Monday, October 17, 2005

Prop. 77

Do I want a more responsible government? Yes. Then why don't I like Prop. 77? All one has to do is take a look at the financial backers of prop. 77 to find out several good reasons why. Of course, that isn't always a good reason. I'm more worried about the particulars of proposal. As Brad Plummer points out, since the prop calls for "compact" and whole city districts,
the judges drawing the boundaries will end up packing the majority of urban voters into a few concentrated, ultra-Democratic districts. Under any decent theory of political representation, this makes no sense at all. Schwarzenegger's plan wouldn't necessarily lead to more competitive districts either, as is widely hoped. Since "[j]udges must maximize the number of whole cities in each district," you'd have a handful of ultra-safe single-city seats that would vote overwhelmingly Democratic. If you wanted more electoral competition, then you'd try to create a bunch of districts that, say, combined parts of "blue" urban areas with parts of "red" suburbs. But Schwarzenegger's plan does the exact opposite.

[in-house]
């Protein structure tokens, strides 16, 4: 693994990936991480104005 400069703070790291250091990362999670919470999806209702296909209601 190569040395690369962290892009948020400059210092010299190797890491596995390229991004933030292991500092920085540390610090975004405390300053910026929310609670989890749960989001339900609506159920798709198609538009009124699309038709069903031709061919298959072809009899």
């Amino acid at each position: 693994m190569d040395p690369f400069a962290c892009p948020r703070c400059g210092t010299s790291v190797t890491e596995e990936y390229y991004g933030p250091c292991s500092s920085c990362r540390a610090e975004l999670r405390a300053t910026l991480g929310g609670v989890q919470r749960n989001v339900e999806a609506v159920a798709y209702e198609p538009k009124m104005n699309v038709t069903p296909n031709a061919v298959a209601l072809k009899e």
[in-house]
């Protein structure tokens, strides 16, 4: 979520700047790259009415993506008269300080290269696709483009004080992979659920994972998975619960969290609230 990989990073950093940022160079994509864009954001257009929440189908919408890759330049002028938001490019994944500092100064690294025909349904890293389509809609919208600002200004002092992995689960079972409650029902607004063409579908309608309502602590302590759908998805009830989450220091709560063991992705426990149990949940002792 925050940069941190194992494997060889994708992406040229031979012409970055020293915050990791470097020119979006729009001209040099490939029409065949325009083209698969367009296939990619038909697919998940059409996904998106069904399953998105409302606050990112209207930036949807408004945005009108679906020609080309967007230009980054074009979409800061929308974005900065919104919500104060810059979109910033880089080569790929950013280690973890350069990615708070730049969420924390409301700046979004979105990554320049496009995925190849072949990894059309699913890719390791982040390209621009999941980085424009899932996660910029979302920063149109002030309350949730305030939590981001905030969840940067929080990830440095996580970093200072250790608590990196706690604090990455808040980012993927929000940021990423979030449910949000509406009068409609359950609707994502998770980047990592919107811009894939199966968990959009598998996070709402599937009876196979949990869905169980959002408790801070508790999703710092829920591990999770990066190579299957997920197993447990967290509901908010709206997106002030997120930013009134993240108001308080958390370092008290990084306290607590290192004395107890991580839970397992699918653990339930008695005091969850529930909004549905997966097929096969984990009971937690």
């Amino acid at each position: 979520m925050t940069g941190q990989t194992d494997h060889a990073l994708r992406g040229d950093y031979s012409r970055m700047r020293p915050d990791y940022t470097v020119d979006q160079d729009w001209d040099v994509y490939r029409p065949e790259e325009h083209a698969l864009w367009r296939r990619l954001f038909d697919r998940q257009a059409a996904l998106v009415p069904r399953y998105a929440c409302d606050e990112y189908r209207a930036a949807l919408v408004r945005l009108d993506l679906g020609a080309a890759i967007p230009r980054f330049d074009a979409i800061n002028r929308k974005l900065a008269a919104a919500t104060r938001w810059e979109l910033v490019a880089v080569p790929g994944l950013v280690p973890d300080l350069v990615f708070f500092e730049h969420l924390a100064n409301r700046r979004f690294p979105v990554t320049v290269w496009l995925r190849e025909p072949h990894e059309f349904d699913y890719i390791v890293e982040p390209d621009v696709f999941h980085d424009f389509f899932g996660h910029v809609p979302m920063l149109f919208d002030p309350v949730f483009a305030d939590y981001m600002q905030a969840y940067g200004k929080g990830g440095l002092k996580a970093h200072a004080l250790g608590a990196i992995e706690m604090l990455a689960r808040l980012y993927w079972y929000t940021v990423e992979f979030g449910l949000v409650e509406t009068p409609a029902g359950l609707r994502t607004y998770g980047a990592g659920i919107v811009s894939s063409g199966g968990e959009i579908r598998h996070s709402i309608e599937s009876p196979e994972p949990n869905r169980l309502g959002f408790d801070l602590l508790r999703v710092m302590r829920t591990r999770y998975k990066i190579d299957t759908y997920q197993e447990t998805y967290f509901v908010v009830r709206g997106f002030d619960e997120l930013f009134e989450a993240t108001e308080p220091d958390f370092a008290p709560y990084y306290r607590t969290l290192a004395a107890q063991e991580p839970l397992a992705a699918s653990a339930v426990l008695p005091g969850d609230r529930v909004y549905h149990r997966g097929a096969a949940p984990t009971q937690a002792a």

I think that prop. 77 will probably result in less competitive districts and only serve to pack the highly concentrated Democratic voters into a smaller number of districts. If that's the ultimate goal, then it's a great proposition.

3 Comments:

At October 18, 2005 2:30 PM, Blogger DemocracyMarket said...

It's not about results, it's about process. Why should legislators draw their own districts? The current system has produced no competitive elections at all. Your comment that Prop 77 will result in less competitive districts is nonsensical in the face of the evidence: 153 of 153 seats in the last election cycle stayed with the owning party. Not. One. Seat. Changed. Hands.

In other words, it is not mathematically possible for elections in CA to be less competitive between parties.

Oh, and go BEARS!!!

 
At October 20, 2005 8:57 PM, Blogger Gilbert Martinez said...

Not mathematically possible? Hmmm. I believe my 10 year old niece can show quite definitively that if you define "competition" by the "closeness" of the races you can very easily get less competitive races. Of course that's not quite as convenient a talking point, even if it makes complete--and obvious--sense.

 
At November 02, 2005 8:34 PM, Blogger Clickbank Mall said...

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